Today, I had to transfer the contents on my old laptop to a new one. Fortunately both the laptops were Macs. About 5 years, back when all of my computing was still being done on windows; if such a situation had arisen, I would get a sinking feeling in my stomach because I was near certain to spend a good part of an entire day involved in the activity.
The typical work flow would involve the following:
Backing up all the existing files onto a drive (plus spring cleaning)
Install the OS (If it was not pre-installed)
Find and install all of the drivers the system requires
Setup all of the peripherals
Reconfigure all of the mails IDs and other such configurable things
Re-install all of the applications that you had
Copy the data back onto the system
Most importantly – Pray that it all works out as imagined!
I had developed a level of expertise in doing this, not because I used to buy a new system every now and then, but since Windows would never fail when it came to crashing. My last Windows laptop which I used must have been formatted 2 dozen times in 4 years.
So, safe to say, I was not really looking forward to learning this exercise with the Mac. In the past 3 years, I had never had any reason to screw around with the Operating System. The Mac just works!
But I had to migrate my data to a new laptop since I had acquired a new Mac. Enter Migration Assistant. I had to backup my Mac using Time Machine and then just connect the new system to the backup and point the Application towards the correct backup. Voila! An hour later, I had my new Mac restored with all of the files, setting, applications, mailing configurations et al. It was ready to roll and took no effort from my part.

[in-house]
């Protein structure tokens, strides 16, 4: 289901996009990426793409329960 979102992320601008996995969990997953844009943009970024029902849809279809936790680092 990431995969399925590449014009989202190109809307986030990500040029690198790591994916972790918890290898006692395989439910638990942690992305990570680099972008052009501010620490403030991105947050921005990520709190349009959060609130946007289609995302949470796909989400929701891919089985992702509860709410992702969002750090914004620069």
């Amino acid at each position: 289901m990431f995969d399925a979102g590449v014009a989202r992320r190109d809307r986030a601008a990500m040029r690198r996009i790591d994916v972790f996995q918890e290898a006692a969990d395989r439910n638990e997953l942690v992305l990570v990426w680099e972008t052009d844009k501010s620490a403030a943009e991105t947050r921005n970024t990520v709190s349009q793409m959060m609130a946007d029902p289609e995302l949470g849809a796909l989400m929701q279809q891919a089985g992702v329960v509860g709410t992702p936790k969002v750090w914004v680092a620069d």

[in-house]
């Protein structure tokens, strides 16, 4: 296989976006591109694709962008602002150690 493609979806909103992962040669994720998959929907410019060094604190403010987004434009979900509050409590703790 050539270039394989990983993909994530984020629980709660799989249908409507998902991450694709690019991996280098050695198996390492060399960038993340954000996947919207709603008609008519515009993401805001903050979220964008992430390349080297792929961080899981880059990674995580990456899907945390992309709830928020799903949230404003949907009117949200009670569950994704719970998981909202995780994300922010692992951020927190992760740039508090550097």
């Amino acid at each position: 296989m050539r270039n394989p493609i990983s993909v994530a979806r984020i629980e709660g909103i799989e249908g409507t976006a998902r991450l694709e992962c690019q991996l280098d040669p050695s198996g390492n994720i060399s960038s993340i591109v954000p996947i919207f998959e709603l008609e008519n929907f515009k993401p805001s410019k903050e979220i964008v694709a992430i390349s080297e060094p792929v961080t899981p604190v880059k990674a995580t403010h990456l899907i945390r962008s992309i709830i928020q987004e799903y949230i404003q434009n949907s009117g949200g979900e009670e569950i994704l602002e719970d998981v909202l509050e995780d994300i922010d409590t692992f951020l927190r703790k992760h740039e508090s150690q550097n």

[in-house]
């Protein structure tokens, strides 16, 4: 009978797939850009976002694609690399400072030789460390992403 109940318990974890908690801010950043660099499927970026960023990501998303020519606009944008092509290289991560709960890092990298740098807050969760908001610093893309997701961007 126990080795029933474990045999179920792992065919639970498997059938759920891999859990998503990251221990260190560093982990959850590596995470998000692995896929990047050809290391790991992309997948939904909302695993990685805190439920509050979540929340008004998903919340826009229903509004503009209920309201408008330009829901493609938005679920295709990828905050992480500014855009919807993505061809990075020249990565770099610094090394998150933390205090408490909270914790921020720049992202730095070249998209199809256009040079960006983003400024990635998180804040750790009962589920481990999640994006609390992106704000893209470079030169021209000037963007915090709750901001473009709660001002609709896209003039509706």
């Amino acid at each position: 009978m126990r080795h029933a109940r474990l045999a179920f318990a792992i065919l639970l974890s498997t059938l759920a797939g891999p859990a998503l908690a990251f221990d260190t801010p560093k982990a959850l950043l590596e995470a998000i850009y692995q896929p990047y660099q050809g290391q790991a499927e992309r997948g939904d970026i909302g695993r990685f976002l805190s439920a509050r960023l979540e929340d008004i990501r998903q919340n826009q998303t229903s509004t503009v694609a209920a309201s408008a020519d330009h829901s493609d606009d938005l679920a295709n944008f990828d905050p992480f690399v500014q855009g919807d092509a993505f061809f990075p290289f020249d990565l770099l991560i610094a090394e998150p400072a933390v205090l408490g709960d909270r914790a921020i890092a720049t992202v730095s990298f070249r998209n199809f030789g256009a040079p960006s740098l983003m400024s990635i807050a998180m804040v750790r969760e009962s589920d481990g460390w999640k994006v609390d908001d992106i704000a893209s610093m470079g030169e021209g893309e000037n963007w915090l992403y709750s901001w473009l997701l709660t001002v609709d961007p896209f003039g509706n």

In fact today morning when I connected the system to the printer, the print window prompted me that some the print could not be processes because the printer software was missing. The system asked me if I wanted it to find and install the software and when I asked the system to go ahead, it went ahead found the drivers and installed it all by itself in a matter of seconds.
A month back I had to negotiate a Windows 8.1 system and the few moments that I did spend with it were not the happiest part of my day. It still made me jump through hoops finding various drivers and software needed to get the little things done.
This is a fine example of showing your customers, you care. Taking the pains out of a process that is known to inflict a lot of pain. The point here is not whether it is difficult or easy to device this, or if the Apple eco-system enables this to be done (Hardware + Software); the point is that someone cared enough to make it work. To take the friction out of the task so that I as the user could have a better experience.
When you care, it shows.